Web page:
Arpaio Pardon: Controversial but Not Unprecedented 

Joe Arpaio speaking at a Trump rally in 2016. (Unmodified photo by Gage Skidmore used under a Creative Commons license.

President Trump’s decision to pardon Arizona Sheriff Joe Arpaio raised eyebrows across the political spectrum in August.

The possible consequences of the president’s decision are not limited to the Arpaio case; instead, they extend to the relationship between the White House and the federal courts, and the proceedings of the ongoing investigation into Russian meddling in the 2016 Presidential election.

While sometimes contentious, presidential pardons are a legitimate and common practice during a president’s term, Article II of the Constitution assigns the president the power to “grant Reprieves and Pardons for Offenses against the United States, except in Cases of Impeachment.”

Traditionally, presidents grant pardons in the later years of their term, for example, President Clinton’s 2001 pardon of Marc Rich, an international commodities trader charged with tax evasion, was pardoned on Clinton’s last day in office.

Typically, pardons are also processed through the Department of Justice. The pardon attorney will make pardon recommendations after a convicted criminal makes a request for pardon. The Justice Department usually makes prospective applicants wait at least five years following their conviction or release from prison before completing an application. The application is usually only accepted after the applicant expresses remorse for their unlawful actions.

Currently, Larry Kupers is serving as the acting pardon attorney and because there was no clemency petition sent from Arpaio, Kupers did not interact in the pardon procedure, according to Department of Justice Spokesperson Nicole Navas Oxman.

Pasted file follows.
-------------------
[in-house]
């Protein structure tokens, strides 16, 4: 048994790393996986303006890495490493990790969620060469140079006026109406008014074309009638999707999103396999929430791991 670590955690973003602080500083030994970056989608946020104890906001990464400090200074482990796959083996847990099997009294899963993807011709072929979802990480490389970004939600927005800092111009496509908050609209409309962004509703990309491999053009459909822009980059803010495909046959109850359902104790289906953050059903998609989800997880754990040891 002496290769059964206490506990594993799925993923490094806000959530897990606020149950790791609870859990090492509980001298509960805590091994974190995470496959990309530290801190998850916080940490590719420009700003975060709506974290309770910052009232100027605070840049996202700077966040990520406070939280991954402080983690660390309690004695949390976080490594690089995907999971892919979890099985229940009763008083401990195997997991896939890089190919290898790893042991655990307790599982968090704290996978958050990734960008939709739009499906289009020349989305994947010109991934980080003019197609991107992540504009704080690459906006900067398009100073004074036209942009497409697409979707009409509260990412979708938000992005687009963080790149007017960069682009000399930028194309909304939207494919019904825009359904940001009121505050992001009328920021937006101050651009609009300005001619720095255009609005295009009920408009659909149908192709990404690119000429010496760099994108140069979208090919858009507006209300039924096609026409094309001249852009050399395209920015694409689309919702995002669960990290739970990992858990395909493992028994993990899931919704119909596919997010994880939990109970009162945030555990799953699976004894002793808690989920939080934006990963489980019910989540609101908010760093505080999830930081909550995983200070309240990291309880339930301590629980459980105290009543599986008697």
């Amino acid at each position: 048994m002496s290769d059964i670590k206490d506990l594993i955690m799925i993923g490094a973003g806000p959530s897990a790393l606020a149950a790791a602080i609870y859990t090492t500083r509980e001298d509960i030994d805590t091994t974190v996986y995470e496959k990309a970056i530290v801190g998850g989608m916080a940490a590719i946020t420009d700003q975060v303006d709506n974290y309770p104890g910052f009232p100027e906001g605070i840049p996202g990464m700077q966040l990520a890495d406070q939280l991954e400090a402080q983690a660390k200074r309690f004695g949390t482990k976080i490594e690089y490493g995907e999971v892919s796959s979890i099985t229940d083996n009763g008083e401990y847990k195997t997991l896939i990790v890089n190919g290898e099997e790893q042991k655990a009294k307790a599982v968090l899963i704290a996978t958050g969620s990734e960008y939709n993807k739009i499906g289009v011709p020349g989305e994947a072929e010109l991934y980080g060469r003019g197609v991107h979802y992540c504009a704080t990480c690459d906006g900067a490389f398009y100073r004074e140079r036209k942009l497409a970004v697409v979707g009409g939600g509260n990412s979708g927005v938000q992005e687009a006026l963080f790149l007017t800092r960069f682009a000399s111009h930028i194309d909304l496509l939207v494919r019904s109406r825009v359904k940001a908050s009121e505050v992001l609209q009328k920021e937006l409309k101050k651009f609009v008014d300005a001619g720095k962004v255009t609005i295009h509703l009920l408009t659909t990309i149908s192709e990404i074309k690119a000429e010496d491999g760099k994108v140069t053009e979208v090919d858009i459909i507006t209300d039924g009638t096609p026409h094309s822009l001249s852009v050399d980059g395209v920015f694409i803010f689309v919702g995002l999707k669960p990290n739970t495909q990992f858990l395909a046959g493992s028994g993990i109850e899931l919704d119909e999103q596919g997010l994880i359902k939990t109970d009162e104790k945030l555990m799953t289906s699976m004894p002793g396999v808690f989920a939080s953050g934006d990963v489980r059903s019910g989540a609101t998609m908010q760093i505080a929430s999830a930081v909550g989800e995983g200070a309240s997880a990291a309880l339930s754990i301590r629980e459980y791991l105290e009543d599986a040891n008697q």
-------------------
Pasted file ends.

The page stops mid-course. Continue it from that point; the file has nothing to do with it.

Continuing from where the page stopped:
On August 30, Jeff Sessions designated Kupers as the acting pardon attorney, a senior executive service position which is chosen through the Department of Justice.

Instead, it was a decision made solely by President Trump. While the decision was lawful given the powers defined in the Constitution, it waivers from past presidential proceeding: Arpaio had not yet been sentenced as his court date was October 5.

While this is highly unusual, this is not the first time a president has pardoned someone before an official sentencing. In 1974, President Gerald Ford pardoned former President Richard Nixon for crimes he “committed or may not have committed” during his tenure as president.

Arpaio’s original crime was not only illegal, but it was unconstitutional. Arpaio was convicted on July 31 for ignoring a court order to halt policing practices that infringed upon the rights of Latinos in Maricopa County.

Some also claim that the pardon appears to be a calculated, political move by President Trump.

President Trump announced Monday, regarding the timing of the pardon, that he believed TV ratings would be high even with the approaching Hurricane Harvey.

In addition, on the 2016 campaign trial, Arpaio was an avid supporter of Trump and his hardline stance on illegal immigration, even speaking at every rally the president held in Arizona.

The controversy is not contained to Arpaio and his crimes. The president is currently under investigation for obstruction of justice, which is being conducted by special counsel Robert Mueller.

In May, President Trump fired FBI director James Comey, who had been conducting an investigation into Russian meddling in the 2016 presidential election.

Trump has made some indications that he is considering using the power of the pardon to delegitimize the outcome of Robert Mueller’s investigation. While Trump has not publicly made statements regarding whether or not he will pardon those criminalized as a result of the Mueller investigation, it has been reported that he has spoken privately to his advisors about his options surrounding the matter.

The Controversial Career of Sheriff Joe Arpaio  

For decades, former Maricopa County Sheriff Joe Arpaio was an infamous figure in the world of Arizona law enforcement.